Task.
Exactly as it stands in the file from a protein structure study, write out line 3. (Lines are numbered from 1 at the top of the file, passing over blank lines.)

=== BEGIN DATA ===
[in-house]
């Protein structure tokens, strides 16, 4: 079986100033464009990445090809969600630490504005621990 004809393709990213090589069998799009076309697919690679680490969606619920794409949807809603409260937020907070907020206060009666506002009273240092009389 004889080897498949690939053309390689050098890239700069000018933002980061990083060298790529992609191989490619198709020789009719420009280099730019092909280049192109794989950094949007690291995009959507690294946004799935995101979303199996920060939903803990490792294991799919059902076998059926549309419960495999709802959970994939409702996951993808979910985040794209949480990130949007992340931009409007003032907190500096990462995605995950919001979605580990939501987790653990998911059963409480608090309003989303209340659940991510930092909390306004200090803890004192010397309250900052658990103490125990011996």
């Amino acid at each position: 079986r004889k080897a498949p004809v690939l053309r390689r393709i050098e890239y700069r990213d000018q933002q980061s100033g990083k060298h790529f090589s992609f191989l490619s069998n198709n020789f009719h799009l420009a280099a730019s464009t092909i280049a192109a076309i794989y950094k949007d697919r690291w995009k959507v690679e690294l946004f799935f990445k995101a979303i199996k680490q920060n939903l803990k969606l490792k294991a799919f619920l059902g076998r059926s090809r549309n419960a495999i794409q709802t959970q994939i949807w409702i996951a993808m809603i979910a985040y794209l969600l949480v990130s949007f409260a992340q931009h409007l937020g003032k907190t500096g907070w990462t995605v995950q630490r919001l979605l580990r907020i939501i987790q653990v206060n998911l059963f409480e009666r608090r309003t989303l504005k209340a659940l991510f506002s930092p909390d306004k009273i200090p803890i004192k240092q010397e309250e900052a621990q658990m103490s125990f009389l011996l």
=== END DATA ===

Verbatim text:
């Amino acid at each position: 079986r004889k080897a498949p004809v690939l053309r390689r393709i050098e890239y700069r990213d000018q933002q980061s100033g990083k060298h790529f090589s992609f191989l490619s069998n198709n020789f009719h799009l420009a280099a730019s464009t092909i280049a192109a076309i794989y950094k949007d697919r690291w995009k959507v690679e690294l946004f799935f990445k995101a979303i199996k680490q920060n939903l803990k969606l490792k294991a799919f619920l059902g076998r059926s090809r549309n419960a495999i794409q709802t959970q994939i949807w409702i996951a993808m809603i979910a985040y794209l969600l949480v990130s949007f409260a992340q931009h409007l937020g003032k907190t500096g907070w990462t995605v995950q630490r919001l979605l580990r907020i939501i987790q653990v206060n998911l059963f409480e009666r608090r309003t989303l504005k209340a659940l991510f506002s930092p909390d306004k009273i200090p803890i004192k240092q010397e309250e900052a621990q658990m103490s125990f009389l011996l």